Arise, Fem­i­nist Porn!

Cosmopolitan (South Africa) - - GET INTO IT -

Isaw my first porn flick when I was 23, while in bed with a boy I liked. At first, I was ex­cited. It felt naughty and easy. But just 50 sec­onds af­ter he hit ‘play’, I felt the com­plete op­po­site. In it, two young ‘var­sity’ girls – with boobs so big I in­stantly felt in­ad­e­quate with my mod­est C-cups – were hav­ing sex with up to 16 ag­gres­sive ‘jock guys’. In­stead of feel­ing turned on, I felt nauseous. ‘ These girls aren’t en­joy­ing them­selves, right?’ I thought. A few more at­tempts over the years didn’t prove much bet­ter. In fact, I felt more ex­cited by a screen­ing of Fifty Shades

Of Grey than any­thing rec­om­mended on RedTube, so I’ll ad­mit I was just a lit­tle du­bi­ous when I heard about ‘fem­i­nist porn’.

Put sim­ply, the genre fo­cuses on fe­male plea­sure and cel­e­brates dif­fer­ent body types – ev­ery­thing main­stream porn does not. Not heard of it? Get ready to: many women in porn are sick of be­ing seen as play­things, and are grab­bing the in­dus­try by the balls. Par­don the pun.

Lead­ing the way is Swedish porn di­rec­tor Erika Lust, who made her first short film, The Good Girl, in 2004 while study­ing po­lit­i­cal sci­ence, fem­i­nism and gen­der stud­ies. The flick, told from a fe­male per­spec­tive, sig­ni­fied a change in the way porn could be made. She’s made more than 100 films since (think ac­tual story lines, soft light­ing and no de­grad­ing lan­guage) and scooped sev­eral ac­co­lades at the Fem­i­nist Porn Awards in Toronto. She’s the Steven Spiel­berg of in­die erot­ica.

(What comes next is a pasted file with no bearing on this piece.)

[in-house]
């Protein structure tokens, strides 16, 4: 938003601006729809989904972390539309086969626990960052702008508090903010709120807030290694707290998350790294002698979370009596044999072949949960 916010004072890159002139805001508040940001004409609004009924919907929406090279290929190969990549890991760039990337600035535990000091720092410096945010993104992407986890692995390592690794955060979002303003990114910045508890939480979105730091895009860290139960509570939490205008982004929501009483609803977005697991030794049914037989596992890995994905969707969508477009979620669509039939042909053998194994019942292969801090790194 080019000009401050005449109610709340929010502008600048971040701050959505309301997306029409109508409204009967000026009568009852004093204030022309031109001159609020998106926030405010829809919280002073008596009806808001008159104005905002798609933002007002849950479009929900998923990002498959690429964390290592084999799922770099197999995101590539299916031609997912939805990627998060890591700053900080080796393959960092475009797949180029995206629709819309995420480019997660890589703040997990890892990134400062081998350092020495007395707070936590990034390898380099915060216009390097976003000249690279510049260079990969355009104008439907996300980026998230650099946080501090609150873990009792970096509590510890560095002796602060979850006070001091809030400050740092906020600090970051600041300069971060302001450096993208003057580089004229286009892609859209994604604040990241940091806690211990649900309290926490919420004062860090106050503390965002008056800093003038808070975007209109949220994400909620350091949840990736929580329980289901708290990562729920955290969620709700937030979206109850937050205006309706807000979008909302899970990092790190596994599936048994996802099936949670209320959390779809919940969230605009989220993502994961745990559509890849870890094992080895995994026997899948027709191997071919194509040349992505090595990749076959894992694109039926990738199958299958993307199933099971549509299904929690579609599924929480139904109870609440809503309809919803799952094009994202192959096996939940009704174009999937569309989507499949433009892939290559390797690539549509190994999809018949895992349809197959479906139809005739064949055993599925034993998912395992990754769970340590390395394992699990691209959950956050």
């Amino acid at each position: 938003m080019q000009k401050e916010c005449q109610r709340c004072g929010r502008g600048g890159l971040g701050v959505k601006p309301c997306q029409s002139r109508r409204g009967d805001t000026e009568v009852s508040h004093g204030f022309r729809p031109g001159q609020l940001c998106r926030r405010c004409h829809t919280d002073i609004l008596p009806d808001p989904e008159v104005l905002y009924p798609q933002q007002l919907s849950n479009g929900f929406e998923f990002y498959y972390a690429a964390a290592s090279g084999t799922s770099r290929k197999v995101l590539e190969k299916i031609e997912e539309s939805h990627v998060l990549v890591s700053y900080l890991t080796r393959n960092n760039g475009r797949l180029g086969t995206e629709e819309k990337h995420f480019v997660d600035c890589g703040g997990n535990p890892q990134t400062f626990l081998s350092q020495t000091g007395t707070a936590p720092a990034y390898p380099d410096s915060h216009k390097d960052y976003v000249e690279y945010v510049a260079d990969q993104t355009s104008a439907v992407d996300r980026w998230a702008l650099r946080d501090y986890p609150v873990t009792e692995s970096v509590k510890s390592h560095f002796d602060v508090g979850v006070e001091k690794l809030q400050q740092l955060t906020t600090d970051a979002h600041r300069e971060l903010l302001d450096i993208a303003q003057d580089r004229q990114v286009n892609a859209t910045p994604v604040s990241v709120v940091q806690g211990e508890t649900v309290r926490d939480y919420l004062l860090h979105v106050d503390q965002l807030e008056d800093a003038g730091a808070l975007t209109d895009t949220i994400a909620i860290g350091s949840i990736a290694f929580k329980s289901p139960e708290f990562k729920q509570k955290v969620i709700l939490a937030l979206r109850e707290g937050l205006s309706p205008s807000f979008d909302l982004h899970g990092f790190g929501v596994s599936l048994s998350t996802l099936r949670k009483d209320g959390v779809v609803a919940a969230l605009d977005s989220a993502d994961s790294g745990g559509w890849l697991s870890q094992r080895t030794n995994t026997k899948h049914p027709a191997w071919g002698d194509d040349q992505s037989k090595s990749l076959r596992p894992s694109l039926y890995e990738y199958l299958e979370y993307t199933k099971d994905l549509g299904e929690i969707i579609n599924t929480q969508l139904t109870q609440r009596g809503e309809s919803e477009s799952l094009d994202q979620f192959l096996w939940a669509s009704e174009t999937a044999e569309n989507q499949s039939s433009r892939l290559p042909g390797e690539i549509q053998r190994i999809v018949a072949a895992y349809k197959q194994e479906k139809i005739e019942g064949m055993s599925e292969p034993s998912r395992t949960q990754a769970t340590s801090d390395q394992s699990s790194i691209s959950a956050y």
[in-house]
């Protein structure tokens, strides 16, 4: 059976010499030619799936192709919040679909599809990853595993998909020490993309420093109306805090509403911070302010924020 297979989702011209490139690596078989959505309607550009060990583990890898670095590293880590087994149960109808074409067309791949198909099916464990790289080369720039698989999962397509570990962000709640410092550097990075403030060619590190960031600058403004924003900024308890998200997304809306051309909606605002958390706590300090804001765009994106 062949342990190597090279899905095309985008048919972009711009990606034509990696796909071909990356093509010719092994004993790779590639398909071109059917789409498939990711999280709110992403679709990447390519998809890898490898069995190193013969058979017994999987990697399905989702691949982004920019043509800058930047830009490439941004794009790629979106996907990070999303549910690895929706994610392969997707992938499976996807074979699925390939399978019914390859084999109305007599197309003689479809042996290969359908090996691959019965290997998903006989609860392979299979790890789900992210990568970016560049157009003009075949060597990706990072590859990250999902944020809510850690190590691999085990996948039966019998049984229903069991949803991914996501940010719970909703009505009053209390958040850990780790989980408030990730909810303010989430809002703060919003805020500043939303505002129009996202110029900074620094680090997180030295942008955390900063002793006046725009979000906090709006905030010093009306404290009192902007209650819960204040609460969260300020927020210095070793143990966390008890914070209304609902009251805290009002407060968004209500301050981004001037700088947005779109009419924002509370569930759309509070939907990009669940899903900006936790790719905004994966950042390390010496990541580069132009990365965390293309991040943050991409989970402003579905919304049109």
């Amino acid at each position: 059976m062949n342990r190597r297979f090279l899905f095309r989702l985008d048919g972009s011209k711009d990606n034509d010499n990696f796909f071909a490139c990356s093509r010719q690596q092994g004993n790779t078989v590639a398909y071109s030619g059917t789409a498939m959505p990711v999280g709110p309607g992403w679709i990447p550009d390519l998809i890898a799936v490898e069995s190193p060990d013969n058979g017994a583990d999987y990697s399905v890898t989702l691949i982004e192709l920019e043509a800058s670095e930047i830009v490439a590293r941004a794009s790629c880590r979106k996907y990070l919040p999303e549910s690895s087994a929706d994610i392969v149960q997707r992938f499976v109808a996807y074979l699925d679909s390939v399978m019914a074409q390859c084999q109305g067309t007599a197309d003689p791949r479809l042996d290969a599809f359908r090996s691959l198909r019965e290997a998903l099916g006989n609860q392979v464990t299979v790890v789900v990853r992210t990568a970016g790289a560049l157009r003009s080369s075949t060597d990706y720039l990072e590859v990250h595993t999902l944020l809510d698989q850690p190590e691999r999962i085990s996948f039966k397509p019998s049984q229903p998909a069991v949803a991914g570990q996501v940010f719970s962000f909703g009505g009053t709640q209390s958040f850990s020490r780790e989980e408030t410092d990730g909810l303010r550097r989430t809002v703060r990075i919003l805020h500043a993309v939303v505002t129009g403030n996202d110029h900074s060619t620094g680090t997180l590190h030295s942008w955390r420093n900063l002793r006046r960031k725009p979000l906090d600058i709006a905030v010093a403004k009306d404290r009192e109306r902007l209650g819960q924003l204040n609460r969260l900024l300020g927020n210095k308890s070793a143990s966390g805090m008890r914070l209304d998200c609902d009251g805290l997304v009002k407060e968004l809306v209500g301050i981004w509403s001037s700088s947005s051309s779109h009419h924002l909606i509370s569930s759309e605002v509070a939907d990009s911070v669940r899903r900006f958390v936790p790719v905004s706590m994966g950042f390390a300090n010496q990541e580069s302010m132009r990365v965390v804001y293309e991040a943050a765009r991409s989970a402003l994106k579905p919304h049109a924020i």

‘When you look at porn’s his­tory, it was born as the lib­er­a­tion of sex­u­al­ity,’ says Lust when she calls me from her Barcelona stu­dio. ‘ The peo­ple mak­ing it were vi­sion­ar­ies. Then, with the rise of tech­nol­ogy, it turned into a busi­ness driven by peo­ple who weren’t in­ter­ested in sex­u­al­ity or cin­ema, but in quick money.

Soon, any pimp or strip-club owner with a video recorder was mak­ing porn, and it got more and more ex­treme – women with big­ger tits, pun­ish­ment f*cking, racism.’

Mod­ern needs

Thank­fully, times are a-chang­ing. It’s about time, be­cause guess what: ladies watch porn, too – a lot. In Porn­hub’s 2017 Year in Re­view, ‘porn for women’ was the top trending search, up more than 1 400% com­pared to the year be­fore*. In South Africa, 32% of the site’s vis­i­tors were women (up 33% from the year be­fore), and our pre­ferred porn star was Kim Kar­dashian West. The fact that Kim K’s ‘movie’ is of the home-made va­ri­ety says a lot about what we’re look­ing for in porn.

‘Women are real­is­ing the porn they’re watch­ing isn’t even close to real,’ says Lust. ‘We know very few of us or­gasm just from pen­e­tra­tion. Al­most ev­ery woman I know needs to touch her­self to make it hap­pen – so I’m not afraid to show it.’

Pro­gres­sive porn

In 2013, Lust started XCon­fes­sions, a sub­scrip­tion web­site that crowd­sources ideas from view­ers who anony­mously sub­mit their own fan­tasies. Lust then picks her faves and turns them into short films: girl-on-top, sleep­ing with your boss/neigh­bour – even pe­riod sex.